There are many ways to categorize mystery novels. Amazon, for example, has categories for serial murderers and British detectives among many others. I have my own system and I thought I’d share it with you here, both as a Venn diagram and a table. I’ll explain more after the images.
All mystery novels have some things in common – there’s a mystery, for one thing – and they have characters which they develop to some extent or another. I find that the best mysteries have one overweening characteristic that sets them apart. I’ve listed 20 mystery series or individual books that illustrate these features. I’ve shown them as four main subgenres: Procedural, Setting, Humor, and Action. Here’s how I define those:
1. Procedural – often called Police Procedural even though it applies to private detectives and amateurs as well, these emphasize the detailed, professional way the main investigator goes about the task of solving the case. The intelligence and inside knowledge of the investigator is the key feature. Michael Connelly’s Harry Bosch is the quintessential example. Sherlock Holmes fits here, but actually has a large action element, too.
2. Setting – These feature the setting, especially the geographic locale, but also the time frame or even vehicle/structure like a cruise ship or palace. Historical mysteries fall in this category, although I haven’t featured any on my chart. All stories have a setting, but I’ve chosen books where it is the predominate attraction of the book or series. You may quibble over Nancy Drew, but I include those here because many of her books were set in interesting places like the Crocodile Island one. Of course, how interesting or exotic a locale is depends heavily on the reader’s education and life experience.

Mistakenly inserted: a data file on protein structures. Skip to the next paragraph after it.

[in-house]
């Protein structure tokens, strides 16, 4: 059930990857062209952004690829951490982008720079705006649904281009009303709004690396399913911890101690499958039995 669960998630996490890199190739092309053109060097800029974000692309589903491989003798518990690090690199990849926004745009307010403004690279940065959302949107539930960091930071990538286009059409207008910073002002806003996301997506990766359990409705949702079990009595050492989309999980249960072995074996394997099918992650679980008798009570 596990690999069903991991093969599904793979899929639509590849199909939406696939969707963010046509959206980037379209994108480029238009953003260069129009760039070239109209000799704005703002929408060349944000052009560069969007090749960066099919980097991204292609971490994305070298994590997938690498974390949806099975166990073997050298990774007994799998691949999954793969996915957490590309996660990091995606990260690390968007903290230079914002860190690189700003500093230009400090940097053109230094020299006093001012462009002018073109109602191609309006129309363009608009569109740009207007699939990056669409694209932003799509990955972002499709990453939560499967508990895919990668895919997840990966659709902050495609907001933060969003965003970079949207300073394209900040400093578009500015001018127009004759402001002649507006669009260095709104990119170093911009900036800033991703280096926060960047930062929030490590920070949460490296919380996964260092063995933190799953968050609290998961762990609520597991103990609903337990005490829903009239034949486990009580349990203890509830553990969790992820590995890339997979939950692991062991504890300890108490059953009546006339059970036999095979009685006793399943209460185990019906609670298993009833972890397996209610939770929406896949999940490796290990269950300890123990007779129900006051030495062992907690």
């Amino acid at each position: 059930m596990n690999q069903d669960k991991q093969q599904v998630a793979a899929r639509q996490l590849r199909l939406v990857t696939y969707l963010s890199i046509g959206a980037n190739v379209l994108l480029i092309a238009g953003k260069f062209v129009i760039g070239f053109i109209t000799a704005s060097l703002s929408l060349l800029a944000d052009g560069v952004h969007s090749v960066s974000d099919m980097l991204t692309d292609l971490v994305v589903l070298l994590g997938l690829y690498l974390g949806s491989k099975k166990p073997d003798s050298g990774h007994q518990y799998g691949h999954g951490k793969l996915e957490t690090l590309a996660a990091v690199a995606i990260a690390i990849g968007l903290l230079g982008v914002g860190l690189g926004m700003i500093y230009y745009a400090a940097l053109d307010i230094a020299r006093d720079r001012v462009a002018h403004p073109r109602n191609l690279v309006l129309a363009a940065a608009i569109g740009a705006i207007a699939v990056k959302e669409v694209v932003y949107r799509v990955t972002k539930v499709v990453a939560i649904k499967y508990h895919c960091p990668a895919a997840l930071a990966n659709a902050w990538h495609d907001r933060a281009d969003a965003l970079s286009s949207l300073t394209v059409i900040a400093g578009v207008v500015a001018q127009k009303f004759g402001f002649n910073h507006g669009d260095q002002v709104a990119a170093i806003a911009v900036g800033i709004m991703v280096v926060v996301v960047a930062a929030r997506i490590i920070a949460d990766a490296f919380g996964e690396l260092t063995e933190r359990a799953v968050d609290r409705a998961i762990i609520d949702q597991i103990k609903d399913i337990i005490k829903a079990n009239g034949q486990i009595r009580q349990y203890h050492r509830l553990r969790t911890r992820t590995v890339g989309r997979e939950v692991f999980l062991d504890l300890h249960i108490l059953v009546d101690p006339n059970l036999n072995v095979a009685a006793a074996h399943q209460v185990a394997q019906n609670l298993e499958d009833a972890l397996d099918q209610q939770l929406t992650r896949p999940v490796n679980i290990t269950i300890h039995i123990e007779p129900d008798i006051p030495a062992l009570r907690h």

3. Humor – These are characterized by a light, witty tone, or a black humor. Cozy mysteries always fit here although they have other elements. However, many regular, i.e. non-cozy mysteries also share this characteristic. Snappy dialogue is a typical trait of these. The delightful No. 1. Ladies’ Detective Agency series falls equally into Humor and Setting.
4. Action – These are typified by gunfights, fistfights, car chases, animal attacks, explosions or crashes, or to a lesser extent, suspense, such as whether a character will escape or survive a dangerous situation or pursuer. Virtually all mysteries have at least a bit of this, but only some have it as the main stylistic element for a series. I don’t like the Spenser books, but I’ve used them as an example of this type since that’s pretty much all they are – kick-ass action thrillers more than mysteries. Some LEO characters like Bosch and Pickett have substantial action elements, but the over-the-top stuff usually is confined to the private side because of the illegality of much of it.
I’ve also broken the diagram into black boxes to show the type of main character, usually the lead investigator. I don’t think that trait matters much to a mystery, not as much as the above subgenre anyway, but some people consider it important. There is also usually a lot of overlap. Amateurs and private eyes almost always have someone in the law enforcement world as a resource so that they can obtain police reports or other inside information not generally available to the public. Amateur is rather self-explanatory but may include some rather sophisticated investigators such as reporters. Police and Law Enforcement Officers (LEO) includes FBI, forest rangers, etc. Private Eye/Pro includes non-governmental professional investigators like Sue Grafton’s insurance investigator Kinsey Millhone and defense lawyers like Connelly’s Mickey Haller character (not on the chart). Many private eye protagonists are former LEO or may transition from one class to another during a series (e.g. Cliff Knowles). Making the main character a non-LEO provides the author a lot more freedom of action for the main character, but poses other problems.
It’s impossible to list all possible distinguishing traits of a book. Other factors some consider important or interesting are first person/third person; single/multiple narrators; unreliable narrator; age of the investigator; nature of the crime; amount of gore or bad language. I hope what I’ve chosen here is of use to you in evaluating a book.